Though not every finance firm is about "providing liquidity" (whatever it means). Some of the other ones, e.g so-called *hedge funds*, are about making a bunch of very rich people even more obscenely rich. It does not have to be a bad thing by the way: some millionaires are great people. Then there is so-called *investment banking*, which is mainly about providing financial advice (or other services) for corporations and governments. Sometimes among those governments there are totalitarian ones. Often not. But sometimes there are. I hope that not that often though.. But it happens. Sadly.

Anyway, if you do join a decent finance company, it is very possible that you will find yourself in a position of doing interesting (from maths perspective) work that does not significantly impact a good cause – nevertheless, you will be utilising your maths & IT skills, while being very well-compensated. In particular, such a career path is NOT necessarily inherently evil. It is likely to be rather neutral if anything, at least up until you use the extra earnings you got for good.

To be again fair, just like this entire course will be, the details of what people in those companies do are secret. So the job descriptions you get, especially from their websites, are often very vague. Being even more honest, those details do not matter as much actually, definitely not as much as knowing what set of maths & programming skills they need. And that information is not a secret! But for the sake of completeness, let me share a description for the three most common roles for those companies anyway:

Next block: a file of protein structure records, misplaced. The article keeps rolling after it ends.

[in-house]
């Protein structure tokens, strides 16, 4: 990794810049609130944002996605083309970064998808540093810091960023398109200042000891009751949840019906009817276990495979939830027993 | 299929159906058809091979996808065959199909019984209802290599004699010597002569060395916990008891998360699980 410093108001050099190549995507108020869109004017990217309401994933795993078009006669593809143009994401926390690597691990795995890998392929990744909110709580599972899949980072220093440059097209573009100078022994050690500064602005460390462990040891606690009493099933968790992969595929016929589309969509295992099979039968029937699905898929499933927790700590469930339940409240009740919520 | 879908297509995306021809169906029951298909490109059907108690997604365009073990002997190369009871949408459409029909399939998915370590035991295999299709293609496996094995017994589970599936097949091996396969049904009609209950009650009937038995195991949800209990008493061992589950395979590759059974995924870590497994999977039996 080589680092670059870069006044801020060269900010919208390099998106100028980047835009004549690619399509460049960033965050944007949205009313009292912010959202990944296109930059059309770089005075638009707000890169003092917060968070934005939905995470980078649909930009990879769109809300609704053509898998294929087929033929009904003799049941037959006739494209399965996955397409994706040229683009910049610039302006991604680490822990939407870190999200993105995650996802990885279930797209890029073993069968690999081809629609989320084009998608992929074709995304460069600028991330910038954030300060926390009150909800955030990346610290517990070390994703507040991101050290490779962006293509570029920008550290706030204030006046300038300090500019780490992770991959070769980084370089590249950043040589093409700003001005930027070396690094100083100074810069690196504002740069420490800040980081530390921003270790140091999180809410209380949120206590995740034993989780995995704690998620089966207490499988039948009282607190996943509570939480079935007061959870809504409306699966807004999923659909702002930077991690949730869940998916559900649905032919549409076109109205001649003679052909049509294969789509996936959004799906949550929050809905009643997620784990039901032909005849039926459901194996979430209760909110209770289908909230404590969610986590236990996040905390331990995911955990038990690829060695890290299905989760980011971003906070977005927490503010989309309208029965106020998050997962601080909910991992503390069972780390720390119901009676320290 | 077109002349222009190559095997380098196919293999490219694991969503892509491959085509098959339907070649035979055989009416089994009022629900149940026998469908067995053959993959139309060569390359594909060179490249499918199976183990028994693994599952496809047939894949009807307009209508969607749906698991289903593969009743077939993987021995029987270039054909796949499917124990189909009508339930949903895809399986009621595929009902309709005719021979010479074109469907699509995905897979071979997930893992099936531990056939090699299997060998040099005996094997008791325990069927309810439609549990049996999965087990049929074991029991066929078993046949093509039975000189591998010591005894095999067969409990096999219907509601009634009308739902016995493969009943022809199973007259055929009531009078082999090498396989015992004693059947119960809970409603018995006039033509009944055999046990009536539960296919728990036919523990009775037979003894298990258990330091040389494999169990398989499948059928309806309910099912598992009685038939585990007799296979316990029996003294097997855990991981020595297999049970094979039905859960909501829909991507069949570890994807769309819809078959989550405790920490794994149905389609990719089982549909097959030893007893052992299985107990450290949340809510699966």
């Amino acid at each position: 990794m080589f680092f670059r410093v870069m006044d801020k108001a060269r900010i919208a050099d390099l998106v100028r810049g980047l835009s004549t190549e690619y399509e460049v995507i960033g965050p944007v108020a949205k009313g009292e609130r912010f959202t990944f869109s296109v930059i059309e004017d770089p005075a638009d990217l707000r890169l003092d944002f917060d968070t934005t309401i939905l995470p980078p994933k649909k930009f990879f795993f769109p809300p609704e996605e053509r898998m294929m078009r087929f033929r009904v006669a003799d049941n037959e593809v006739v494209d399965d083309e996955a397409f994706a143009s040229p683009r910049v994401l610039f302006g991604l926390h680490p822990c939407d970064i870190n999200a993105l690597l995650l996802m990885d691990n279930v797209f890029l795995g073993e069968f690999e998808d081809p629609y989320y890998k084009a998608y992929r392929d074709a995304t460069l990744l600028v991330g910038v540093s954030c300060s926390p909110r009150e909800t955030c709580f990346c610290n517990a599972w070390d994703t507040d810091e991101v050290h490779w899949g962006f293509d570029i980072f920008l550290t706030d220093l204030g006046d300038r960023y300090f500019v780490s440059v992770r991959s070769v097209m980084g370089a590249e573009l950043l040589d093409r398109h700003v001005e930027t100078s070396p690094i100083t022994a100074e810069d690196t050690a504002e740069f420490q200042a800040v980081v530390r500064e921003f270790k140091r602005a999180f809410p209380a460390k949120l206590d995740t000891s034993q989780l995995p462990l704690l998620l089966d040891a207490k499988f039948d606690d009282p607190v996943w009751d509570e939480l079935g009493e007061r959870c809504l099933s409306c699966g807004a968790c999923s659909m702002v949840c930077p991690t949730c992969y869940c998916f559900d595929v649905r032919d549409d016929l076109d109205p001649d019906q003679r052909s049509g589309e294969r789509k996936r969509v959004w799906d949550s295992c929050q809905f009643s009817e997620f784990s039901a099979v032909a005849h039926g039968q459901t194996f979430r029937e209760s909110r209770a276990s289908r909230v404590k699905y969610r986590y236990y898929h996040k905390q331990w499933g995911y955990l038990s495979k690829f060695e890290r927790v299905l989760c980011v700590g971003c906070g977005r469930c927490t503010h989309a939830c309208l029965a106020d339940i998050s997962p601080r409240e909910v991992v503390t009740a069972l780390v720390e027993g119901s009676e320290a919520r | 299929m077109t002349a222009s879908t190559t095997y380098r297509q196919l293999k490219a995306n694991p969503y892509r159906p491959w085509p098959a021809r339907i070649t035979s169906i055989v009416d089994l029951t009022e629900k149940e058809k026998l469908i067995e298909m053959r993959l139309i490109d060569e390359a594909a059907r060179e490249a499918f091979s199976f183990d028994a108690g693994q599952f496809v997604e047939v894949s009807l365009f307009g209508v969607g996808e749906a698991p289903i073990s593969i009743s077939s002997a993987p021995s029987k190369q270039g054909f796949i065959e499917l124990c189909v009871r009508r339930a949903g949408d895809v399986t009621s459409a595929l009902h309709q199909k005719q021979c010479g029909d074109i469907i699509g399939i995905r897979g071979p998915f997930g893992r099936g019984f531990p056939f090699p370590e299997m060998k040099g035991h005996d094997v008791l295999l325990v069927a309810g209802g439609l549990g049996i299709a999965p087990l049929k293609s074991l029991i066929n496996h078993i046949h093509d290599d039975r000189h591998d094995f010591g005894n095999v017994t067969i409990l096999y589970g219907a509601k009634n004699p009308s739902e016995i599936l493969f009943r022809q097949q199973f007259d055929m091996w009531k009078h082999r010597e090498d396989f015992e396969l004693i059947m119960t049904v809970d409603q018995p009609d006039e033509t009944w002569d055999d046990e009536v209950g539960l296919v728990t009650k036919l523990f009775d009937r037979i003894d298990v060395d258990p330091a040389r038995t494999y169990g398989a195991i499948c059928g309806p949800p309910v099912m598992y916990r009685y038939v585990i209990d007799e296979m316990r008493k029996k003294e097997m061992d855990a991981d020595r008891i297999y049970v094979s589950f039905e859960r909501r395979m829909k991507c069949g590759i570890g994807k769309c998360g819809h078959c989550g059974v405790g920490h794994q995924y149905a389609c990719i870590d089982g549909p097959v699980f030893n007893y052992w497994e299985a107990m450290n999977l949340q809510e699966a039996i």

**Trader****.**

This role is more commonly known than "quantitative researcher," and sounds simpler. However, it technically doesn't even exist in many trading companies, especially smaller ones! This job often involves sitting in front of one or more computers, monitoring price changes, and following a trading algorithm designed by someone else. You'll work with data (sometimes in Excel), think quickly, and need a basic understanding of probability theory. You must be ready to modify the algorithm or deviate from its suggestions too. Here is a toy example: if the algorithm instructs you to buy 10,000 shares immediately, but some ... stuff went down recently, like a major trading company has just collapsed causing market turmoil, you might decide to buy only 1,000 shares instead. Also, in some companies, you get to update and improve the model itself, but it is more of a rare case (as this is what another role is for);**Software Engineer****.**